Jack Nelson is pictured with Byron athletic director Kerry Linbo (back row far left), sister Emma (back row second from left) parents Gail and Scott Nelson (back row, third and forth from left) and head coach John Austinson (front row, far right). Photo by Jeanne Kuhlmann
By David Richards
For three years as starting quarterback for the Byron High School football team, Jack Nelson found success both with his arms and his legs.
Over his career, he racked up roughly 5,000 yards, 3,800 through the air and 1,200 on the ground.
On Feb. 6, Nelson found success again, this time not with the use of a football, but with the use of a pen.
The Byron senior, who is also an accomplished basketball and baseball player, signed his letter of intent to play quarterback for Division II Winona State this fall.
"I'm really excited," Nelson said. "I just felt right when I went there for my visit."
With the Warriors returning a seasoned senior quarterback for the 2013-2014 school year, Nelson said he plans to redshirt his first season, giving him four years to play after that.
Nelson also considered playing football for Augustana in South Dakota and basketball at Gustavus Adolphus.
"With Winona, it won't be a hardship for my parents to come watch games," he said.
Nelson scored 50 touchdowns in his career, throwing for 35 and running for 15.
"I'm very proud of him," Byron head coach John Austinson said. "It's an amazing accomplishment. The hard work is starting to pay off for him. I really think after his redshirt year, he's going to contend for the starting job."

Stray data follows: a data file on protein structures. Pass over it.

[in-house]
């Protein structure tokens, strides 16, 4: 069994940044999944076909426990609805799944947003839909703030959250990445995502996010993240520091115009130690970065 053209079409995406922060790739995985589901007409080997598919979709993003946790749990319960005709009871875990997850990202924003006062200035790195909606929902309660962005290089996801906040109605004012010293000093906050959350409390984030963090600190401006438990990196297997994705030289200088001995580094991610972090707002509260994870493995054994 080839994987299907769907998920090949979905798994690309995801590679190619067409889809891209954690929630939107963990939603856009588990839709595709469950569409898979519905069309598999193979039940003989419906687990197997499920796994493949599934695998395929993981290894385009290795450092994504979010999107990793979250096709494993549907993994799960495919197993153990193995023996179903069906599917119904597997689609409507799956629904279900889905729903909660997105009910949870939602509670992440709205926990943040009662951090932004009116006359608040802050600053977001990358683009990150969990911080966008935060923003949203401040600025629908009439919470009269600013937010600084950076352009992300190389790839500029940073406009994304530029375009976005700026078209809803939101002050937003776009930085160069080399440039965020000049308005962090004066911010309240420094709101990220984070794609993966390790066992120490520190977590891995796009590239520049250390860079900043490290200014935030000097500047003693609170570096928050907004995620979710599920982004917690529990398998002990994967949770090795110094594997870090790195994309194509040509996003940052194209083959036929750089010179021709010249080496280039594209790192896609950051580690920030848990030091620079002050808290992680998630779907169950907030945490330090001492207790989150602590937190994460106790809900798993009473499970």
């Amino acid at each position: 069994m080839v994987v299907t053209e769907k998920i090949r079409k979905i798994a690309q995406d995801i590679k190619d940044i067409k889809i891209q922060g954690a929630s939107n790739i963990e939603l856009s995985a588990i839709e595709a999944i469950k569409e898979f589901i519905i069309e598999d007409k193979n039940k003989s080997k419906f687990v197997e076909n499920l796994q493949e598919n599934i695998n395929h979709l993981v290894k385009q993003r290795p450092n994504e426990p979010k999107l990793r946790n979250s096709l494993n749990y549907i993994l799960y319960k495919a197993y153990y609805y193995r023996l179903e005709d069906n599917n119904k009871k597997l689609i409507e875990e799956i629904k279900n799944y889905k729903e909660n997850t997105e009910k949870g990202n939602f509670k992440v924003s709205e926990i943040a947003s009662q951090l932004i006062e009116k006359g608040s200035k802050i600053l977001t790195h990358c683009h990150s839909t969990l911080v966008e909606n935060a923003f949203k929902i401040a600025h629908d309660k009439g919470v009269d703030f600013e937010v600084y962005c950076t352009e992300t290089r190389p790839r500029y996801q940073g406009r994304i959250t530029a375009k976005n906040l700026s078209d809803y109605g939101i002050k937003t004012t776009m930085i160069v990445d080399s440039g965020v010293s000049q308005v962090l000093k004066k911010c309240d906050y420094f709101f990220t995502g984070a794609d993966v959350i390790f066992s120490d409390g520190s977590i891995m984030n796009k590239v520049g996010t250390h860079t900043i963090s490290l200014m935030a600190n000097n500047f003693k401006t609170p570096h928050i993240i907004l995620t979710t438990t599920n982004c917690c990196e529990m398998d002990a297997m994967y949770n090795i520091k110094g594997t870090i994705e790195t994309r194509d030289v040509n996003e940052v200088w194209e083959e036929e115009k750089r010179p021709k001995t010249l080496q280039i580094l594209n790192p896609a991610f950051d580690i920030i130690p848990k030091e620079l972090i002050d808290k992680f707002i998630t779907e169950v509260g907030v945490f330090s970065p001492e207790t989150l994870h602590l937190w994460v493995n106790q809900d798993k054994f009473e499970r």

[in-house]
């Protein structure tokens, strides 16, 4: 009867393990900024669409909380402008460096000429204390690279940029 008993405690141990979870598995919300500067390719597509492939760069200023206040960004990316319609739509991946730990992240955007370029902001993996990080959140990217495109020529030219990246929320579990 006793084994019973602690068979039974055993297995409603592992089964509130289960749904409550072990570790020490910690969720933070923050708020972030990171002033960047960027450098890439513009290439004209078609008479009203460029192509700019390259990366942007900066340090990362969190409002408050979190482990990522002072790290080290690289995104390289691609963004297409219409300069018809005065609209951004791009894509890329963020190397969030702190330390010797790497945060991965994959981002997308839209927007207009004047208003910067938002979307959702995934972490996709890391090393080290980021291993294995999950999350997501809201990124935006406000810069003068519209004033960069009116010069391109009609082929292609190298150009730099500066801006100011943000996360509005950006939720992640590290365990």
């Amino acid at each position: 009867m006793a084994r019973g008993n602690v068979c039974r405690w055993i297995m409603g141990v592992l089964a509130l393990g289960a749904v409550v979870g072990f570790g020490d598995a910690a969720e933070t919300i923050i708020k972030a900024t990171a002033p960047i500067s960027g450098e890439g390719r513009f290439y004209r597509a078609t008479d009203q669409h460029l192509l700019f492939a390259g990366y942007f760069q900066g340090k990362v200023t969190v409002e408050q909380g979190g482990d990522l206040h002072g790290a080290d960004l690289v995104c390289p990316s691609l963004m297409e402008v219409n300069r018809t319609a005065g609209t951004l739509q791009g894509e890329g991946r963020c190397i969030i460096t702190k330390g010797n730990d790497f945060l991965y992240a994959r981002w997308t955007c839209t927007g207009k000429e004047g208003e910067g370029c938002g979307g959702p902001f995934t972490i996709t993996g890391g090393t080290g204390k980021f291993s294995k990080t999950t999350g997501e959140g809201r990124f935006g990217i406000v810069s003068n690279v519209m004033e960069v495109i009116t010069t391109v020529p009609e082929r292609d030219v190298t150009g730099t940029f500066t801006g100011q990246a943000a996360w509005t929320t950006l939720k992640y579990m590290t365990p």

While his college choice has been made, Nelson's high school athletic career is far from over. Byron's basketball team has won 17 straight games as of this writing, and aims for a deep run in the playoffs. There's also baseball in the fall, where Nelson plays shortstop.
"I'm excited for him," head basketball coach Kerry Linbo said, about the signing. "If Jack puts his mind to it, I think he could have a great career there."
Austinson said playing football in college is quite different than playing in high school.
"It's going to be another level of intensity and hard work, but the base he has from high school will give him a good foundation," Austinson said.
"The timing is quicker. The athletes are bigger and stronger. It's different."
As the Bears quarterback, Nelson frustrated opposing offenses with his ability to run as well as to throw.
"His biggest strength at quarterback is to move around the pocket, keep looking down field and to make a play either running or passing," Austinson said.